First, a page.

Letan Luyddoc, King of Gododdin
(Born c.AD 470)
(Welsh: Lleuddun; Latin: Leudonus; English: Lloyd)

Letan Luyddoc (of the Host) is the original character who became the famous king of legend who married Anna-Morgause, the half-sister of the great King Arthur, and became father of Gawain. The Brut y Brenhinedd - the Welsh translation of Geoffrey of Monmouth's History of the Kings of Britain - confuses him with Llew ap Cynfarch, brother of Urien Rheged, another powerful king in Northern Britain. In Welsh tradition, the father of Gawain is called Gwyar, a confused name sometimes, mistakenly, thought to refer to Lot's wife. It seems to have been some kind of heroic title meaning 'Blood'. The real Letan probably had a more obscure ancestry as he appears in the otherwise unknown line of Run ap Neithon.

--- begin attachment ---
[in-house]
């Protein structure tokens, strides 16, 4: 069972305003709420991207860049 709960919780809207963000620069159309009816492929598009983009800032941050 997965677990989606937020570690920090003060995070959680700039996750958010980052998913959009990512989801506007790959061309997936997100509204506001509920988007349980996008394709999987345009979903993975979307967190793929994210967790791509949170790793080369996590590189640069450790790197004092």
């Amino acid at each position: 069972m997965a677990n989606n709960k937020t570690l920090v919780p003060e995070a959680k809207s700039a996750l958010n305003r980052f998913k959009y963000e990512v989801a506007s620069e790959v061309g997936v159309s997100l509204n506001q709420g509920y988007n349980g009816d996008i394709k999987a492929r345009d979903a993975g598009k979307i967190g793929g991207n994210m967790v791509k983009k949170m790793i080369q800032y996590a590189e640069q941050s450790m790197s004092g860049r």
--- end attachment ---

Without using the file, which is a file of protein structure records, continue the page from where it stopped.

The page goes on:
Letan appears in hagiographic tradition as Leudonus of Leudonia or Lewdwn Lluydawc. In his early years, at least, Letan was a pagan and he is not portrayed in a very positive light. He apparently ruled from Dun Pelder - Traprain Law near Haddington - where a post-Roman booty, possibly from his treasury, has been uncovered. Letan is said to have been so incensed by the shame, brought about by his unmarried daughter's pregnancy, that he had her thrown off the cliff there! When he eventually died, he is traditionally said to have been buried at Dunpender Law in the same area.

If Letan held the hillfort at Din Eityn (the Castle Rock in Edinburgh) as well as Traprain Law, this would suggest that he ruled the large kingdom of Gododdin that surrounded it. This eventually became named after him, as Leudonia in Latin, today rendered as Lothian.

Records of Letan, under various versions of his name, date from the 12th century. It is probable that he is historic.


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